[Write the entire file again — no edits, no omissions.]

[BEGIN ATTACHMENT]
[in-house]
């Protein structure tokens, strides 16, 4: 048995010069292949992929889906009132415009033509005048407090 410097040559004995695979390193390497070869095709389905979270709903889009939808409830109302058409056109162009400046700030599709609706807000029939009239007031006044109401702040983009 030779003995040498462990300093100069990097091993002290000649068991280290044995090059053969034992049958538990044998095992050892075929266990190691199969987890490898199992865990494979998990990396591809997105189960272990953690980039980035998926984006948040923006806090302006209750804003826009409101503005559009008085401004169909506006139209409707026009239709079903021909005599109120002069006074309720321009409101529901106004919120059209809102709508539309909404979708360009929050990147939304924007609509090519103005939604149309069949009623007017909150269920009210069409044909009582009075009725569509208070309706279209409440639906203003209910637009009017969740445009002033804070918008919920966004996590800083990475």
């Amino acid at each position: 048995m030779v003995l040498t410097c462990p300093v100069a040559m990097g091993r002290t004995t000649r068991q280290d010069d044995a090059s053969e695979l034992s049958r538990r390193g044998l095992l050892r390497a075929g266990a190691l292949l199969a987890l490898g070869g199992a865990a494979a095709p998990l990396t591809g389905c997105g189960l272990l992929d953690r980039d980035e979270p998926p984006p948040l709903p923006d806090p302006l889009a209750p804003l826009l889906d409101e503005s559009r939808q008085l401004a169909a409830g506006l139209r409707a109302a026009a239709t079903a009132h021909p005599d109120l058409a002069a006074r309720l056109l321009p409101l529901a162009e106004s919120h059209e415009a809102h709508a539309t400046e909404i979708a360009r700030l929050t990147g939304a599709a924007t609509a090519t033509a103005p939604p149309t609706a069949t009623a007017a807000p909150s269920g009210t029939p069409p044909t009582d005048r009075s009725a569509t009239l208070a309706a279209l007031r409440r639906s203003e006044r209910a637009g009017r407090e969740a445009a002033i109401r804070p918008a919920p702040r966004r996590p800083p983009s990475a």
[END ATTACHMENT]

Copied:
[in-house]
């Protein structure tokens, strides 16, 4: 048995010069292949992929889906009132415009033509005048407090 410097040559004995695979390193390497070869095709389905979270709903889009939808409830109302058409056109162009400046700030599709609706807000029939009239007031006044109401702040983009 030779003995040498462990300093100069990097091993002290000649068991280290044995090059053969034992049958538990044998095992050892075929266990190691199969987890490898199992865990494979998990990396591809997105189960272990953690980039980035998926984006948040923006806090302006209750804003826009409101503005559009008085401004169909506006139209409707026009239709079903021909005599109120002069006074309720321009409101529901106004919120059209809102709508539309909404979708360009929050990147939304924007609509090519103005939604149309069949009623007017909150269920009210069409044909009582009075009725569509208070309706279209409440639906203003209910637009009017969740445009002033804070918008919920966004996590800083990475």
């Amino acid at each position: 048995m030779v003995l040498t410097c462990p300093v100069a040559m990097g091993r002290t004995t000649r068991q280290d010069d044995a090059s053969e695979l034992s049958r538990r390193g044998l095992l050892r390497a075929g266990a190691l292949l199969a987890l490898g070869g199992a865990a494979a095709p998990l990396t591809g389905c997105g189960l272990l992929d953690r980039d980035e979270p998926p984006p948040l709903p923006d806090p302006l889009a209750p804003l826009l889906d409101e503005s559009r939808q008085l401004a169909a409830g506006l139209r409707a109302a026009a239709t079903a009132h021909p005599d109120l058409a002069a006074r309720l056109l321009p409101l529901a162009e106004s919120h059209e415009a809102h709508a539309t400046e909404i979708a360009r700030l929050t990147g939304a599709a924007t609509a090519t033509a103005p939604p149309t609706a069949t009623a007017a807000p909150s269920g009210t029939p069409p044909t009582d005048r009075s009725a569509t009239l208070a309706a279209l007031r409440r639906s203003e006044r209910a637009g009017r407090e969740a445009a002033i109401r804070p918008a919920p702040r966004r996590p800083p983009s990475a």